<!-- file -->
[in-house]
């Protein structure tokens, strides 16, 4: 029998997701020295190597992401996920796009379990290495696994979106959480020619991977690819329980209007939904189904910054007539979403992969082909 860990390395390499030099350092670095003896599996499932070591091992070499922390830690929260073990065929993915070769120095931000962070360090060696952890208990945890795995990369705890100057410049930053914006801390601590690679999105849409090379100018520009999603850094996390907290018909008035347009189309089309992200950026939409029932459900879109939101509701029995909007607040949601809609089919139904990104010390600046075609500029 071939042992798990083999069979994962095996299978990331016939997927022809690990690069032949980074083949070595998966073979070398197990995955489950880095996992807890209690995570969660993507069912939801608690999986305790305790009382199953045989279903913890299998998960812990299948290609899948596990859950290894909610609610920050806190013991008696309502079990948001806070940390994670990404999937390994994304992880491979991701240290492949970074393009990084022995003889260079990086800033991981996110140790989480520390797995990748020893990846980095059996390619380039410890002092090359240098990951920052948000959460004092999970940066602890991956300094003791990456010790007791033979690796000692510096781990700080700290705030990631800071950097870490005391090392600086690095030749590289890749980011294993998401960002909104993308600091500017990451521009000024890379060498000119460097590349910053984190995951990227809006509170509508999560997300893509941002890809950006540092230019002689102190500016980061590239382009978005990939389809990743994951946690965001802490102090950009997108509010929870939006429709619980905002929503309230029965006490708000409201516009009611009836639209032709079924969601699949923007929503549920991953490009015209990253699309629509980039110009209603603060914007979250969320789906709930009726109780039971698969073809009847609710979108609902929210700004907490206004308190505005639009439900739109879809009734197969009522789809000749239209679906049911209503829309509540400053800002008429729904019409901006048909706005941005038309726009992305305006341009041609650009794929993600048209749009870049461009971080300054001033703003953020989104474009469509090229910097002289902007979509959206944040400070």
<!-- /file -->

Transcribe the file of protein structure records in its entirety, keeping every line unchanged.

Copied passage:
[in-house]
């Protein structure tokens, strides 16, 4: 029998997701020295190597992401996920796009379990290495696994979106959480020619991977690819329980209007939904189904910054007539979403992969082909 860990390395390499030099350092670095003896599996499932070591091992070499922390830690929260073990065929993915070769120095931000962070360090060696952890208990945890795995990369705890100057410049930053914006801390601590690679999105849409090379100018520009999603850094996390907290018909008035347009189309089309992200950026939409029932459900879109939101509701029995909007607040949601809609089919139904990104010390600046075609500029 071939042992798990083999069979994962095996299978990331016939997927022809690990690069032949980074083949070595998966073979070398197990995955489950880095996992807890209690995570969660993507069912939801608690999986305790305790009382199953045989279903913890299998998960812990299948290609899948596990859950290894909610609610920050806190013991008696309502079990948001806070940390994670990404999937390994994304992880491979991701240290492949970074393009990084022995003889260079990086800033991981996110140790989480520390797995990748020893990846980095059996390619380039410890002092090359240098990951920052948000959460004092999970940066602890991956300094003791990456010790007791033979690796000692510096781990700080700290705030990631800071950097870490005391090392600086690095030749590289890749980011294993998401960002909104993308600091500017990451521009000024890379060498000119460097590349910053984190995951990227809006509170509508999560997300893509941002890809950006540092230019002689102190500016980061590239382009978005990939389809990743994951946690965001802490102090950009997108509010929870939006429709619980905002929503309230029965006490708000409201516009009611009836639209032709079924969601699949923007929503549920991953490009015209990253699309629509980039110009209603603060914007979250969320789906709930009726109780039971698969073809009847609710979108609902929210700004907490206004308190505005639009439900739109879809009734197969009522789809000749239209679906049911209503829309509540400053800002008429729904019409901006048909706005941005038309726009992305305006341009041609650009794929993600048209749009870049461009971080300054001033703003953020989104474009469509090229910097002289902007979509959206944040400070």